Trump indicates he has no idea how the national debt works

Cheryl Sanders
October 13, 2017

So far, so good. When he left office this past January, the USA owed approximately $19.9 million.

Mr. Trump and his aides have suggested that his tax plan, which still lacks key details but would cut business tax rates sharply and reduce taxes on a wide range of individuals, will spark so much additional economic growth that it will reduce deficits by $1 trillion over the next decade.

Also, more or less accurate - $9 trillion to be exact.

In an interview with Fox News' Sean Hannity, Trump noted that the stock market has done well during his first year in office, then claimed that "maybe in a sense we're reducing debt".

"So you could say, in one sense, we're really increasing values".


Huh? To say this is a head-scratcher is an understatement. "A growing stock market is not going to fix that".

But higher stock prices reflect corporate profits.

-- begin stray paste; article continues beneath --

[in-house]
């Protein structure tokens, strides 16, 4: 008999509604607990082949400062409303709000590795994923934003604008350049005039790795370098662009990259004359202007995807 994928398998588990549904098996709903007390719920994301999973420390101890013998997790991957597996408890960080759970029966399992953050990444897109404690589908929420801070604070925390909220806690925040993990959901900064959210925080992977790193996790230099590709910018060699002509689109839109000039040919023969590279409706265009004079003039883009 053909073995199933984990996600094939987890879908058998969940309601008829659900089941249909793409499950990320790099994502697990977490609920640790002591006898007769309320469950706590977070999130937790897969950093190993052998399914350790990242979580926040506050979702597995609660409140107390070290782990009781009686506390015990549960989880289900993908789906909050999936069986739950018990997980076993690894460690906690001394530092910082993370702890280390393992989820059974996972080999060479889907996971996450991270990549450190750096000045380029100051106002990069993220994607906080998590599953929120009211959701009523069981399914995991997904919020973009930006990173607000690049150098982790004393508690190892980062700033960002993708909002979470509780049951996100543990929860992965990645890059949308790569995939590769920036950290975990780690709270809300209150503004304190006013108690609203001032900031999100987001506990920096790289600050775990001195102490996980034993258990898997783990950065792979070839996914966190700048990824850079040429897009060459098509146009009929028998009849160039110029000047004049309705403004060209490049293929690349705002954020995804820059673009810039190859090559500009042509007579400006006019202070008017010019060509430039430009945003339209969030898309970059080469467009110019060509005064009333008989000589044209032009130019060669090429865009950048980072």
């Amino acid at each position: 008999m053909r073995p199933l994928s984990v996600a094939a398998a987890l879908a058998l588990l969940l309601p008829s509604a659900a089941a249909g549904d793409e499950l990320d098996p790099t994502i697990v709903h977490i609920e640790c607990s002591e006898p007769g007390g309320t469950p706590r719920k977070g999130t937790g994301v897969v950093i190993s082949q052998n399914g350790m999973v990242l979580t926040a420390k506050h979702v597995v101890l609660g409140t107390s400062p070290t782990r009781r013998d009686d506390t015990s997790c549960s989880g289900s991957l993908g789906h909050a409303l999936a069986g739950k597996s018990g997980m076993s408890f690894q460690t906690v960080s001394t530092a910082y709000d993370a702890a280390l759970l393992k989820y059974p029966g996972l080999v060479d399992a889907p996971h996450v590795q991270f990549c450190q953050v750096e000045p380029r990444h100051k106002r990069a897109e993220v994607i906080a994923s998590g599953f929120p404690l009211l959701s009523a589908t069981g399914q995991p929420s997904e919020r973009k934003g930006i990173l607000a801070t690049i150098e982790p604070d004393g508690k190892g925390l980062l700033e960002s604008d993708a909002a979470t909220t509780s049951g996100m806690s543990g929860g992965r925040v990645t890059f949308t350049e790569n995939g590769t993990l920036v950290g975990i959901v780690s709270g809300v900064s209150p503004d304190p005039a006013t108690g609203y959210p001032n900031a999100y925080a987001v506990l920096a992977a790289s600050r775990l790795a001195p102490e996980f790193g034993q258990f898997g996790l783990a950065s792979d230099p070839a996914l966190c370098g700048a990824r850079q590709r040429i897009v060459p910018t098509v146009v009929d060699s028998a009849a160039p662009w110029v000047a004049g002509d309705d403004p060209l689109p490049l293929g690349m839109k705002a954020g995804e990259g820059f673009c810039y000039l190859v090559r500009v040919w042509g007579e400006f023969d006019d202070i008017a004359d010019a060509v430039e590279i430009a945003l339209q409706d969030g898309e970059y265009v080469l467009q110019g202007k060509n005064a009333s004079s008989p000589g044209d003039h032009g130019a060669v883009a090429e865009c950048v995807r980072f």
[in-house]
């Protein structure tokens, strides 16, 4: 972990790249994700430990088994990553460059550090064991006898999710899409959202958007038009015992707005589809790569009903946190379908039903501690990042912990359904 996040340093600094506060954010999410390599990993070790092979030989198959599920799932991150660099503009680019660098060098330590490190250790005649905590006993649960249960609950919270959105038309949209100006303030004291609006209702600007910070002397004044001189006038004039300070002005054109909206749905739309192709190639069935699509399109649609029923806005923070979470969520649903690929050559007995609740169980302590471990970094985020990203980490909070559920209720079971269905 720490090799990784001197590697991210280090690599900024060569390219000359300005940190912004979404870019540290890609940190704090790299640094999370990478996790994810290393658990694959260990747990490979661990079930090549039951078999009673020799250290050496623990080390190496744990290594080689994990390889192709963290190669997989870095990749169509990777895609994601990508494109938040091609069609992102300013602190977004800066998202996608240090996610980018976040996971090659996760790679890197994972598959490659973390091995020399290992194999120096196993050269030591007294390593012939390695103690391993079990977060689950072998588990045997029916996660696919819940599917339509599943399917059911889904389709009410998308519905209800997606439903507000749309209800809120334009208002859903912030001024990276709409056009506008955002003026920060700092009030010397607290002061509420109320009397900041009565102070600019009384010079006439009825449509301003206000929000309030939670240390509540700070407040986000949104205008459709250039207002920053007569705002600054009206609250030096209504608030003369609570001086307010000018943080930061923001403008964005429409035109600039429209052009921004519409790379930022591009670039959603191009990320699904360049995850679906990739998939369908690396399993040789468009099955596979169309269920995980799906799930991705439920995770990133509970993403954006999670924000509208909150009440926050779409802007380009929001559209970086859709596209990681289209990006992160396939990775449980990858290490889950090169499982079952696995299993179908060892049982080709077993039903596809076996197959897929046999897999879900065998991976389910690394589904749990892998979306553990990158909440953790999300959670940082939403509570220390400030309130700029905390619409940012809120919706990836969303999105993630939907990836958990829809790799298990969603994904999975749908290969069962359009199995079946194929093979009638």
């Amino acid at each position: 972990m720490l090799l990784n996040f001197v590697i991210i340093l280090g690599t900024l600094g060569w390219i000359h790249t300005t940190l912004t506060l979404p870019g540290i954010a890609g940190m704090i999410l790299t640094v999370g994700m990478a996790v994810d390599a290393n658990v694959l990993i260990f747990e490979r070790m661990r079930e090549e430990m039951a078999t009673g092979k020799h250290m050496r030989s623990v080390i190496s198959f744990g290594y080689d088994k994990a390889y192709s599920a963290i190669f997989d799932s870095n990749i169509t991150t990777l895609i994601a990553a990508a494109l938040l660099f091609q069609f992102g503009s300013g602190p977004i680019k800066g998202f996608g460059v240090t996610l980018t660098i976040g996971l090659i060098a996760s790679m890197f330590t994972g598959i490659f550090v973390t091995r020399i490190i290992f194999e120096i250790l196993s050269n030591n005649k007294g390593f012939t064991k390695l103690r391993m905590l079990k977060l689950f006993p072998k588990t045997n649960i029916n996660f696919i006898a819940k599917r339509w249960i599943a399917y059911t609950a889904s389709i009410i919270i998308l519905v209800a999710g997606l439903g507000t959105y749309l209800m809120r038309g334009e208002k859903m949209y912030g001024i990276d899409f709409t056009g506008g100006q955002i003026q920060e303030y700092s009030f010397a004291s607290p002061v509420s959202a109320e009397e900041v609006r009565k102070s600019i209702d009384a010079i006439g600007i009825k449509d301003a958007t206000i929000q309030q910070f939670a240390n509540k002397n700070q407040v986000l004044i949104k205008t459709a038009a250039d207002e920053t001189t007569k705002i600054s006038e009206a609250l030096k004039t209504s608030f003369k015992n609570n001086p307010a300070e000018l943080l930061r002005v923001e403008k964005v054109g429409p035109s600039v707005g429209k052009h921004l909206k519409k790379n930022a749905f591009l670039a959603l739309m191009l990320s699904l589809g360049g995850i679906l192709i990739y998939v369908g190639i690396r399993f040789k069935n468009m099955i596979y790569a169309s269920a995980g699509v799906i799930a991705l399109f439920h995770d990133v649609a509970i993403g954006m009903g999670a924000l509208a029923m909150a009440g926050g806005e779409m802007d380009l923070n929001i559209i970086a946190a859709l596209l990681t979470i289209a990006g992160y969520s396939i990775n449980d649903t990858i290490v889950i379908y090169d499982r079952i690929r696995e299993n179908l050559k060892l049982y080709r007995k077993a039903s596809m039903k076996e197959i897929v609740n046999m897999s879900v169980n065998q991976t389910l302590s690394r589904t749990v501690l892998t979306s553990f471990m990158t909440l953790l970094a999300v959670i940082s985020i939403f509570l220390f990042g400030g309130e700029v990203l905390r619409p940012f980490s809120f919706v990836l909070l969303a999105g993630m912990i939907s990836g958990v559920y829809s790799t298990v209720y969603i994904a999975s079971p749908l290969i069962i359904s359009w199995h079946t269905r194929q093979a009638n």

Mr Trump's apparent ignorance of the custom follows weeks of condemnation from the 71-year-old about NFL players "disrespecting" the country's flag by refusing to kneel during the national anthem, which is traditionally played ahead of all American sporting events. To cut the debt, Congress has to spend less or raise taxes.

Twice a day, as the American flag is raised and lowered on US military bases and other installations, a bugle plays "Retreat".

Speaking to Sean Hannity, Trump touted the stock market's $5.2 trillion in gains since his election, although he went on to compare it to the amount of the national debt, an apples-and-oranges situation. "But it's absurd to contend that the national debt has fallen because of this".


The president is right about a couple of the underlying facts, though.

"They sat in a room and they said, 'Wow, we look bad.' The morning after - in fact it's been written about in various books or a book - but they said, 'Why did you lose the election?' 'Ah, it was Russian Federation!"

As for that stock market rally, the Standard and Poor's 500 is up almost 20% since his election - an impressive rally.

"In no sense does the stock market rally wipe out the national debt", said Romans.


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